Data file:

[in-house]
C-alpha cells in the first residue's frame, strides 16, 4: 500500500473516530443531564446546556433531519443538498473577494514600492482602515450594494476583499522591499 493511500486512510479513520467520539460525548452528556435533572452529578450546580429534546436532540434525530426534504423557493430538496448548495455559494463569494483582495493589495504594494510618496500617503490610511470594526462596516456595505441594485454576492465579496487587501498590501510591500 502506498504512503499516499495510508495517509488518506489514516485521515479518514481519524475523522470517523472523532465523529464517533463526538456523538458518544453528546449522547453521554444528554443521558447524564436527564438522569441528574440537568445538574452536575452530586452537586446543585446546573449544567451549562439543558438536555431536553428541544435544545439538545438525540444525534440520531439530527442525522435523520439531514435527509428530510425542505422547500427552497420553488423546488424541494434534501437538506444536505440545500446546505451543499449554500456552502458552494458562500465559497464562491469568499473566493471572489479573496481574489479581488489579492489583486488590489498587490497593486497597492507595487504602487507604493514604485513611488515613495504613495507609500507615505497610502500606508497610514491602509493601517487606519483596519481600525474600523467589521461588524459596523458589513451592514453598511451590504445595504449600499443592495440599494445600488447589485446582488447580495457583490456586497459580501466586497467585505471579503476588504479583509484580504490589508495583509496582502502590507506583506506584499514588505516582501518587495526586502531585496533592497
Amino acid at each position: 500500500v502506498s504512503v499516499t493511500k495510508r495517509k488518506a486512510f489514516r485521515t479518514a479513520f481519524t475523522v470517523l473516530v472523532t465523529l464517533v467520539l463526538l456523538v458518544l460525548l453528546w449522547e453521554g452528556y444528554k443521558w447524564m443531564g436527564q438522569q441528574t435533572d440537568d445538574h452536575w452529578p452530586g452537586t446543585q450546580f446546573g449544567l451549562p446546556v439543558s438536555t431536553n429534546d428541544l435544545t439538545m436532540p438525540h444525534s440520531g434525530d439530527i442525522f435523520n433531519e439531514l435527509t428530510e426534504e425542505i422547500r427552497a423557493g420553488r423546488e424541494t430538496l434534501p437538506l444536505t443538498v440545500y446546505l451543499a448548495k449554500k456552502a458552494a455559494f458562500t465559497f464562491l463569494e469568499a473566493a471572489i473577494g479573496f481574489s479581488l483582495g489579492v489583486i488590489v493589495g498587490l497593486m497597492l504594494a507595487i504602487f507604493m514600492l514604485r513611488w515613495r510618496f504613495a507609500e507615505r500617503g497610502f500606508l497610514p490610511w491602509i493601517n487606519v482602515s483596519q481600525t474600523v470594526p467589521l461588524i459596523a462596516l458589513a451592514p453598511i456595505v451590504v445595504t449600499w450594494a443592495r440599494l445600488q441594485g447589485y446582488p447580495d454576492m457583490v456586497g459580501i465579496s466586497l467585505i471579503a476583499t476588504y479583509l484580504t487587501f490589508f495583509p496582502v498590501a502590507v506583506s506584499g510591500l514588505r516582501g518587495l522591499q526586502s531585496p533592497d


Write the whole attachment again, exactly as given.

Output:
[in-house]
C-alpha cells in the first residue's frame, strides 16, 4: 500500500473516530443531564446546556433531519443538498473577494514600492482602515450594494476583499522591499 493511500486512510479513520467520539460525548452528556435533572452529578450546580429534546436532540434525530426534504423557493430538496448548495455559494463569494483582495493589495504594494510618496500617503490610511470594526462596516456595505441594485454576492465579496487587501498590501510591500 502506498504512503499516499495510508495517509488518506489514516485521515479518514481519524475523522470517523472523532465523529464517533463526538456523538458518544453528546449522547453521554444528554443521558447524564436527564438522569441528574440537568445538574452536575452530586452537586446543585446546573449544567451549562439543558438536555431536553428541544435544545439538545438525540444525534440520531439530527442525522435523520439531514435527509428530510425542505422547500427552497420553488423546488424541494434534501437538506444536505440545500446546505451543499449554500456552502458552494458562500465559497464562491469568499473566493471572489479573496481574489479581488489579492489583486488590489498587490497593486497597492507595487504602487507604493514604485513611488515613495504613495507609500507615505497610502500606508497610514491602509493601517487606519483596519481600525474600523467589521461588524459596523458589513451592514453598511451590504445595504449600499443592495440599494445600488447589485446582488447580495457583490456586497459580501466586497467585505471579503476588504479583509484580504490589508495583509496582502502590507506583506506584499514588505516582501518587495526586502531585496533592497
Amino acid at each position: 500500500v502506498s504512503v499516499t493511500k495510508r495517509k488518506a486512510f489514516r485521515t479518514a479513520f481519524t475523522v470517523l473516530v472523532t465523529l464517533v467520539l463526538l456523538v458518544l460525548l453528546w449522547e453521554g452528556y444528554k443521558w447524564m443531564g436527564q438522569q441528574t435533572d440537568d445538574h452536575w452529578p452530586g452537586t446543585q450546580f446546573g449544567l451549562p446546556v439543558s438536555t431536553n429534546d428541544l435544545t439538545m436532540p438525540h444525534s440520531g434525530d439530527i442525522f435523520n433531519e439531514l435527509t428530510e426534504e425542505i422547500r427552497a423557493g420553488r423546488e424541494t430538496l434534501p437538506l444536505t443538498v440545500y446546505l451543499a448548495k449554500k456552502a458552494a455559494f458562500t465559497f464562491l463569494e469568499a473566493a471572489i473577494g479573496f481574489s479581488l483582495g489579492v489583486i488590489v493589495g498587490l497593486m497597492l504594494a507595487i504602487f507604493m514600492l514604485r513611488w515613495r510618496f504613495a507609500e507615505r500617503g497610502f500606508l497610514p490610511w491602509i493601517n487606519v482602515s483596519q481600525t474600523v470594526p467589521l461588524i459596523a462596516l458589513a451592514p453598511i456595505v451590504v445595504t449600499w450594494a443592495r440599494l445600488q441594485g447589485y446582488p447580495d454576492m457583490v456586497g459580501i465579496s466586497l467585505i471579503a476583499t476588504y479583509l484580504t487587501f490589508f495583509p496582502v498590501a502590507v506583506s506584499g510591500l514588505r516582501g518587495l522591499q526586502s531585496p533592497d